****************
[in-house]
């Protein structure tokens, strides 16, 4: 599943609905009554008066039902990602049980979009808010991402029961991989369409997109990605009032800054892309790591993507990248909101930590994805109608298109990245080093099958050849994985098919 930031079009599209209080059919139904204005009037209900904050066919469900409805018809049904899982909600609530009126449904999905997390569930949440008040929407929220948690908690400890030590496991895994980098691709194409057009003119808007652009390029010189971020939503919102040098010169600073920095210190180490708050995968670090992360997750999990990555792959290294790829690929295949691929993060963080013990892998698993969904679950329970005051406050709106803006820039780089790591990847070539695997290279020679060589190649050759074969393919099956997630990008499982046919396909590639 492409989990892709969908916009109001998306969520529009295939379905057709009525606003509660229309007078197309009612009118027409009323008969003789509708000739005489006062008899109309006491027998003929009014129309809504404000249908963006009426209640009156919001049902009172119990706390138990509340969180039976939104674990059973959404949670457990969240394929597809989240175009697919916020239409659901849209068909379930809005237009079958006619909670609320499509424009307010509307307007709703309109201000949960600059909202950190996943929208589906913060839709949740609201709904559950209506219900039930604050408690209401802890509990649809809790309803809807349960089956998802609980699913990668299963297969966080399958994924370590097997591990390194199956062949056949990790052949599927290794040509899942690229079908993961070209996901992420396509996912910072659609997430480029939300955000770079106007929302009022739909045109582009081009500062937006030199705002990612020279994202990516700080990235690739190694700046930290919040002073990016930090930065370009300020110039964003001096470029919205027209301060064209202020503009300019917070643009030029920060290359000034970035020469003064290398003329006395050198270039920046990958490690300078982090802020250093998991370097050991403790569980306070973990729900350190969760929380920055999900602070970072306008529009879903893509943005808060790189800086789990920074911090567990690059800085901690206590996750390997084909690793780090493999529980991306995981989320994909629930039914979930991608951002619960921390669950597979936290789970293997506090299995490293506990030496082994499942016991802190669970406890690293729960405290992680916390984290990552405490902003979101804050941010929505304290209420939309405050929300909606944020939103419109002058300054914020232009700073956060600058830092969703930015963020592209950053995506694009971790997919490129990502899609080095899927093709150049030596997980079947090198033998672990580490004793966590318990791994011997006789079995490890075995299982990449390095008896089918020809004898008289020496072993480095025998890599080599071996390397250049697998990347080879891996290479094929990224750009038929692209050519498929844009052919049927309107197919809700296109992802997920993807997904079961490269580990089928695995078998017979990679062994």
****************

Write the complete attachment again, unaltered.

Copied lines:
[in-house]
């Protein structure tokens, strides 16, 4: 599943609905009554008066039902990602049980979009808010991402029961991989369409997109990605009032800054892309790591993507990248909101930590994805109608298109990245080093099958050849994985098919 930031079009599209209080059919139904204005009037209900904050066919469900409805018809049904899982909600609530009126449904999905997390569930949440008040929407929220948690908690400890030590496991895994980098691709194409057009003119808007652009390029010189971020939503919102040098010169600073920095210190180490708050995968670090992360997750999990990555792959290294790829690929295949691929993060963080013990892998698993969904679950329970005051406050709106803006820039780089790591990847070539695997290279020679060589190649050759074969393919099956997630990008499982046919396909590639 492409989990892709969908916009109001998306969520529009295939379905057709009525606003509660229309007078197309009612009118027409009323008969003789509708000739005489006062008899109309006491027998003929009014129309809504404000249908963006009426209640009156919001049902009172119990706390138990509340969180039976939104674990059973959404949670457990969240394929597809989240175009697919916020239409659901849209068909379930809005237009079958006619909670609320499509424009307010509307307007709703309109201000949960600059909202950190996943929208589906913060839709949740609201709904559950209506219900039930604050408690209401802890509990649809809790309803809807349960089956998802609980699913990668299963297969966080399958994924370590097997591990390194199956062949056949990790052949599927290794040509899942690229079908993961070209996901992420396509996912910072659609997430480029939300955000770079106007929302009022739909045109582009081009500062937006030199705002990612020279994202990516700080990235690739190694700046930290919040002073990016930090930065370009300020110039964003001096470029919205027209301060064209202020503009300019917070643009030029920060290359000034970035020469003064290398003329006395050198270039920046990958490690300078982090802020250093998991370097050991403790569980306070973990729900350190969760929380920055999900602070970072306008529009879903893509943005808060790189800086789990920074911090567990690059800085901690206590996750390997084909690793780090493999529980991306995981989320994909629930039914979930991608951002619960921390669950597979936290789970293997506090299995490293506990030496082994499942016991802190669970406890690293729960405290992680916390984290990552405490902003979101804050941010929505304290209420939309405050929300909606944020939103419109002058300054914020232009700073956060600058830092969703930015963020592209950053995506694009971790997919490129990502899609080095899927093709150049030596997980079947090198033998672990580490004793966590318990791994011997006789079995490890075995299982990449390095008896089918020809004898008289020496072993480095025998890599080599071996390397250049697998990347080879891996290479094929990224750009038929692209050519498929844009052919049927309107197919809700296109992802997920993807997904079961490269580990089928695995078998017979990679062994």